Chinese rocket firm Galactic Energy successfully puts satellite into orbit, 1st private launch since COVID-19

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Photo:Courtesy of Chen Xiao

Chinese private rocket firm Galactic Energy successfully launched a carrier rocket and put a satellite into orbit on Saturday from the Jiuquan Satellite Launch Center, the first orbital launch by a privately funded Chinese firm since the outbreak of the COVID-19 epidemic.

The launch marked the second successful attempt by a Chinese private rocket firm since July 2019 following two failed launches in 2018 and early 2019. Saturday’s launch shows China’s private commercial space sector is becoming technologically mature and increasingly capable of handling satellite launch missions even during the pandemic, analysts said.

Photo:Courtesy of Chen Xiao

Named Ceres-1, the self-developed carrier rocket sent an Apocalypse-11 satellite to the 500-kilometer sun-synchronous orbit (SSO), and Galactic Energy became the first Chinese private firm to reach that altitude.

The Ceres-1 rocket is the first solid propellant launch vehicle from Galactic Energy and it is the main carrier rocket type for narrow-band Internet of Things (IoT) network construction and constellation supplement launch.

As one of a series of small Chinese experimental Low Earth Orbit (LEO) satellites dubbed the Apocalypse constellation, which is operated by Beijing Guodian Gaoke Technology Co for IoT communications, the Apocalypse-11 satellite will perform the role of providing commercial data acquisition and transmission services in orbit.

Photo:Courtesy of Chen Xiao

The launch on Saturday will take the number of operational Apocalypse satellites in orbit to nine. The Apocalypse Constellation is composed of 38 satellites and the deployment is planned to be completed by the end of 2021.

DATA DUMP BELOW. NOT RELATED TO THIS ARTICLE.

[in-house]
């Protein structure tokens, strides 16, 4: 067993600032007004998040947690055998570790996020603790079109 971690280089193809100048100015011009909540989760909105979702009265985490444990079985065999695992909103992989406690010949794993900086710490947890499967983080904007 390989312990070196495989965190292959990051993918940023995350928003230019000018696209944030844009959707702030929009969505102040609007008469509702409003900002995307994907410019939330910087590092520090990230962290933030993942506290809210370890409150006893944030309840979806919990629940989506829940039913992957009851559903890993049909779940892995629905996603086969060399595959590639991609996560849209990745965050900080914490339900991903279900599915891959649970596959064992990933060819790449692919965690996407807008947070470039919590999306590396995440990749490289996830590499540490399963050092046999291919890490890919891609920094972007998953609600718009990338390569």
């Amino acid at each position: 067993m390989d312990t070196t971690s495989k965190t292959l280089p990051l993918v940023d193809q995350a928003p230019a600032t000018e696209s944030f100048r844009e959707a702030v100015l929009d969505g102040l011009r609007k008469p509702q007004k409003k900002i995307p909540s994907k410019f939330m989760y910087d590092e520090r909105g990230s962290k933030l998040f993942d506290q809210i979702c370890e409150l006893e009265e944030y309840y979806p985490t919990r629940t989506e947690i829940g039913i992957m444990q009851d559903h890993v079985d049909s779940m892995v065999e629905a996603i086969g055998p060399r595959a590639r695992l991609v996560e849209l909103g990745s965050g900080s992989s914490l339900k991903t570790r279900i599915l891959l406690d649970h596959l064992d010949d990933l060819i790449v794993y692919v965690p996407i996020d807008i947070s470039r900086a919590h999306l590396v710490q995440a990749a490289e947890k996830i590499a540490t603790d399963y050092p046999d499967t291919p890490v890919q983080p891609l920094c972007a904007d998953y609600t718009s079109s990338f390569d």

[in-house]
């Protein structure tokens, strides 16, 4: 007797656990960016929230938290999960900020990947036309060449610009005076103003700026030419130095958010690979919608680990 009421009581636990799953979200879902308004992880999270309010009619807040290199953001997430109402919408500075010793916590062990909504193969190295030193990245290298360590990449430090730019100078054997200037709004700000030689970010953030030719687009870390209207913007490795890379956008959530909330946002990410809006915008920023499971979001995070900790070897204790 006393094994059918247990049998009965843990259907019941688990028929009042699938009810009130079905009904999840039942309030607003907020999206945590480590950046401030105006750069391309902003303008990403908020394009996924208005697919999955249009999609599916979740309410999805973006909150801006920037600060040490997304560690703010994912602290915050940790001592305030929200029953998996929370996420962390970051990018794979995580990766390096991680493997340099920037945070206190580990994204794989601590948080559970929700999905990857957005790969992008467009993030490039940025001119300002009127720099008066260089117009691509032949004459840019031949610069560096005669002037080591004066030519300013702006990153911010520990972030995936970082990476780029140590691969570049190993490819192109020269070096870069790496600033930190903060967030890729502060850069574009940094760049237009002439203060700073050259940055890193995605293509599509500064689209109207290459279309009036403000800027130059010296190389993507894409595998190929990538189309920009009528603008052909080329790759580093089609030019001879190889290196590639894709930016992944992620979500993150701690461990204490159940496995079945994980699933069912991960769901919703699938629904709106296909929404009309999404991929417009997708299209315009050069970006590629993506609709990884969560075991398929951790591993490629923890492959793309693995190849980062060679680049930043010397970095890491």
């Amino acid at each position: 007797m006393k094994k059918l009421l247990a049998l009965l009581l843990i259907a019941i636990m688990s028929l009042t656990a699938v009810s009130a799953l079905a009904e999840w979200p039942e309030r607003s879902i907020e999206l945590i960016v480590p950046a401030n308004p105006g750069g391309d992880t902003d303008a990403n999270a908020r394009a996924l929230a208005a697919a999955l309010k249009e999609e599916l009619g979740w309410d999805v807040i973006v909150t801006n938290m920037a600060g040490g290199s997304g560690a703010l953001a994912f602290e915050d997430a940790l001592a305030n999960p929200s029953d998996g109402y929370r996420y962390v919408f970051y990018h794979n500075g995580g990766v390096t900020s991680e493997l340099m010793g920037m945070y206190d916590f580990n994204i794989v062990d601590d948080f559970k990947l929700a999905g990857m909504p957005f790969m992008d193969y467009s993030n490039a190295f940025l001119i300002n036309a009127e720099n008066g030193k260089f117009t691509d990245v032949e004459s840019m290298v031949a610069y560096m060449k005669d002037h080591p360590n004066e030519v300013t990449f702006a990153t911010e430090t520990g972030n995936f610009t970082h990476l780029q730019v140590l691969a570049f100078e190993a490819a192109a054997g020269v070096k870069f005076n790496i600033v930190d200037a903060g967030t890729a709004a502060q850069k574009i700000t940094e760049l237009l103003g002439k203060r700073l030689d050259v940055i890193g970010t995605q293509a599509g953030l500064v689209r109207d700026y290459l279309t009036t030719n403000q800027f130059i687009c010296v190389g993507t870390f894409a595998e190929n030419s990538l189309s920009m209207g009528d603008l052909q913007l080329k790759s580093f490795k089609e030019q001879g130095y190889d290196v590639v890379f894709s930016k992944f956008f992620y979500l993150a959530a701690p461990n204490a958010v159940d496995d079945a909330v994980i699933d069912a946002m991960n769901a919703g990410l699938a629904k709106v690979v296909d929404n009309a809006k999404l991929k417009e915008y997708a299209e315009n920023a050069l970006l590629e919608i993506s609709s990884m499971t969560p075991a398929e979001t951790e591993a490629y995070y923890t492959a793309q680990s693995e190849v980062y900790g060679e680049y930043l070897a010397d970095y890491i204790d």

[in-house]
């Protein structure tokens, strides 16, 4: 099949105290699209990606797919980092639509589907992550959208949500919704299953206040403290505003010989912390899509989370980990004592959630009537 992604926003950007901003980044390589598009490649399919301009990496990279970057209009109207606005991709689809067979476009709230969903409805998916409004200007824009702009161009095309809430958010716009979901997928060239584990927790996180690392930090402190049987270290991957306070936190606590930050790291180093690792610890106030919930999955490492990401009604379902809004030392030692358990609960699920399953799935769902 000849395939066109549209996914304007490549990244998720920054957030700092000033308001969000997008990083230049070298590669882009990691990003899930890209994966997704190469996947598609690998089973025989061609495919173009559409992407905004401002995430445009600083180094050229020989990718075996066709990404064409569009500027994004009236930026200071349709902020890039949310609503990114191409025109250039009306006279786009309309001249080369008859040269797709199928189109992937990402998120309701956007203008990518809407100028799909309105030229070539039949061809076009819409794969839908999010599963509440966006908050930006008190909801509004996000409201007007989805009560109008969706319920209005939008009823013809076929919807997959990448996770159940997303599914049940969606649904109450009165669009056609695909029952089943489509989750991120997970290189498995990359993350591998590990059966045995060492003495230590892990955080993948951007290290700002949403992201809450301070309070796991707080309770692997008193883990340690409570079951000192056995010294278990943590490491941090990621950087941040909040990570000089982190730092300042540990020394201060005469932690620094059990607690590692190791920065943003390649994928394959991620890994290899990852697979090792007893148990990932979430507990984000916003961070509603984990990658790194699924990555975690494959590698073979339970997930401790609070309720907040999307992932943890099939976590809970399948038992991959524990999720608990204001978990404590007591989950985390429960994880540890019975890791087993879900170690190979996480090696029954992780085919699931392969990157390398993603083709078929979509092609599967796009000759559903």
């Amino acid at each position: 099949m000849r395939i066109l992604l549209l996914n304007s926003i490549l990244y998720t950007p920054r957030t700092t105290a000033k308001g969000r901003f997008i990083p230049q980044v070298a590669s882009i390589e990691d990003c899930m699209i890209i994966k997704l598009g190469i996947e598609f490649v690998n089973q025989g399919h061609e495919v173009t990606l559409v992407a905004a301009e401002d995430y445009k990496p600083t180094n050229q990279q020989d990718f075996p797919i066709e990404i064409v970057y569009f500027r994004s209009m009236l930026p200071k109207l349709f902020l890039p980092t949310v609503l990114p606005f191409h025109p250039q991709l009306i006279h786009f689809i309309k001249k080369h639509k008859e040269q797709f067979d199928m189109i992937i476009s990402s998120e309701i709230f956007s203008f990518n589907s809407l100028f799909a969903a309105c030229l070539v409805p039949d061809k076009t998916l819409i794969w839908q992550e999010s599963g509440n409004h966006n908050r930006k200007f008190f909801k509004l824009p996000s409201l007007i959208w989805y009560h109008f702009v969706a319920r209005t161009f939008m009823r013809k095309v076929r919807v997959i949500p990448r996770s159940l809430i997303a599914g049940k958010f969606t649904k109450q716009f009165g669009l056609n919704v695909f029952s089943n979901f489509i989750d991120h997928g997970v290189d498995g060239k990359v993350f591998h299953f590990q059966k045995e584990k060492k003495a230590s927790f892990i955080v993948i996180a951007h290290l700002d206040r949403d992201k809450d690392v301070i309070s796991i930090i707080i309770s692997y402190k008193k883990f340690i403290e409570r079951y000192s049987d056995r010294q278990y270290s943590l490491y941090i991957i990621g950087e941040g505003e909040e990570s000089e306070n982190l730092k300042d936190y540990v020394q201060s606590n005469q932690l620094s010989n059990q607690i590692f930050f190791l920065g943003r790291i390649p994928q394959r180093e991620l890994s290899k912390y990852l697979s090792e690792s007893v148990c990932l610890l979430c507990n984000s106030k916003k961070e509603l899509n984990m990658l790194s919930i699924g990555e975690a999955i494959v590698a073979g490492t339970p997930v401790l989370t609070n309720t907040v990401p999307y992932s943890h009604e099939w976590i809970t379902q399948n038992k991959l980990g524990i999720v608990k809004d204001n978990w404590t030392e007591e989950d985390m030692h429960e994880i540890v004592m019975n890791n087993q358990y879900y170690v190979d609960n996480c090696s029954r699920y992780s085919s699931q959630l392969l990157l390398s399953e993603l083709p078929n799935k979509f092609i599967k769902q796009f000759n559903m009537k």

Founded in early 2018, Galactic Energy realized the orbital launch in no more than three years since its establishment.

For China’s private rocket firms, the ability to successfully send a carrier rocket to orbital altitude, which has a high technological threshold, has become the real test in the burgeoning commercial space sector race.

The successful launch not only marked a milestone for Galactic Energy, but also shored up confidence in the domestic commercial space industry, especially for private players, Huang Zhicheng, an expert in the space industry, told the Global Times.

Photo:Courtesy of Chen Xiao

Private firms, mostly start-ups, have withstood the economic impact of the COVID-19 pandemic, and have continued to advance their research and development to further enhance their launch capabilities, Huang said.

The launch has also proved to investors the huge potential and business value in the emerging sector, even though the private companies are still in their development phase, he added.

Galactic Energy has just secured its A round of financing worth 200 million yuan ($30.22 million) this week. The money raised will be used to research and develop Pallas-1, its liquid propellant rocket, as well as building up the mass production capability for its Ceres-1 rocket, the company said.

By 2021, Ceres-1 mass production will be gradually scaled up, and the Pallas-1 rocket can be sent into orbit in 2022, according to the company’s plan.

Prior to the Galactic Energy launch in Jiuquan, there were three orbital launch attempts by leading players in the domestic private commercial space sector, with two failures and one success.

In July 2019, Chinese rocket firm iSpace’s carrier rocket successfully sent satellites into orbit from the Jiuquan Satellite Launch Center, the first Chinese private space firm to do so. Before that, rocket firms LandSpace and OneSpace failed in their orbital launches in October 2018 and March 2019, respectively.

Global Times

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